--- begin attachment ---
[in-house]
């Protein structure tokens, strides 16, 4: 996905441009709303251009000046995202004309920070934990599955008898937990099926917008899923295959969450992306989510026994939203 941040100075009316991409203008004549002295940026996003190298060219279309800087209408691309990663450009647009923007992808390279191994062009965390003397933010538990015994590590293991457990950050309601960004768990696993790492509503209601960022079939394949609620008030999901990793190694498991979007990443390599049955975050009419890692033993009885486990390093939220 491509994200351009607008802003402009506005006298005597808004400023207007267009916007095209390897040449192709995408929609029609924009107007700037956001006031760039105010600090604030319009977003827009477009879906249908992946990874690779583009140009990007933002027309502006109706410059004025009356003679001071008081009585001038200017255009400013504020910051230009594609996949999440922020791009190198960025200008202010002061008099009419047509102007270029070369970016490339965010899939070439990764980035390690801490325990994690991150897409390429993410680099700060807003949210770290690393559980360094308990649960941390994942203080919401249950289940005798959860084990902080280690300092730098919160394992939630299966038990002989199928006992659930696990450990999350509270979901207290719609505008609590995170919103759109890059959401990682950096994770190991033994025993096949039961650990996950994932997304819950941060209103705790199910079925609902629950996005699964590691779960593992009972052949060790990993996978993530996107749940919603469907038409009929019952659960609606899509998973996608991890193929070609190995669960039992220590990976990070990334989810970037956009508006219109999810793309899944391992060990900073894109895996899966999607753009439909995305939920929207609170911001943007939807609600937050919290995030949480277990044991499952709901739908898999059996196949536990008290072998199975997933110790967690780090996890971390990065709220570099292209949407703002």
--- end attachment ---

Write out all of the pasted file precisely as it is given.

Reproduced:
[in-house]
């Protein structure tokens, strides 16, 4: 996905441009709303251009000046995202004309920070934990599955008898937990099926917008899923295959969450992306989510026994939203 941040100075009316991409203008004549002295940026996003190298060219279309800087209408691309990663450009647009923007992808390279191994062009965390003397933010538990015994590590293991457990950050309601960004768990696993790492509503209601960022079939394949609620008030999901990793190694498991979007990443390599049955975050009419890692033993009885486990390093939220 491509994200351009607008802003402009506005006298005597808004400023207007267009916007095209390897040449192709995408929609029609924009107007700037956001006031760039105010600090604030319009977003827009477009879906249908992946990874690779583009140009990007933002027309502006109706410059004025009356003679001071008081009585001038200017255009400013504020910051230009594609996949999440922020791009190198960025200008202010002061008099009419047509102007270029070369970016490339965010899939070439990764980035390690801490325990994690991150897409390429993410680099700060807003949210770290690393559980360094308990649960941390994942203080919401249950289940005798959860084990902080280690300092730098919160394992939630299966038990002989199928006992659930696990450990999350509270979901207290719609505008609590995170919103759109890059959401990682950096994770190991033994025993096949039961650990996950994932997304819950941060209103705790199910079925609902629950996005699964590691779960593992009972052949060790990993996978993530996107749940919603469907038409009929019952659960609606899509998973996608991890193929070609190995669960039992220590990976990070990334989810970037956009508006219109999810793309899944391992060990900073894109895996899966999607753009439909995305939920929207609170911001943007939807609600937050919290995030949480277990044991499952709901739908898999059996196949536990008290072998199975997933110790967690780090996890971390990065709220570099292209949407703002």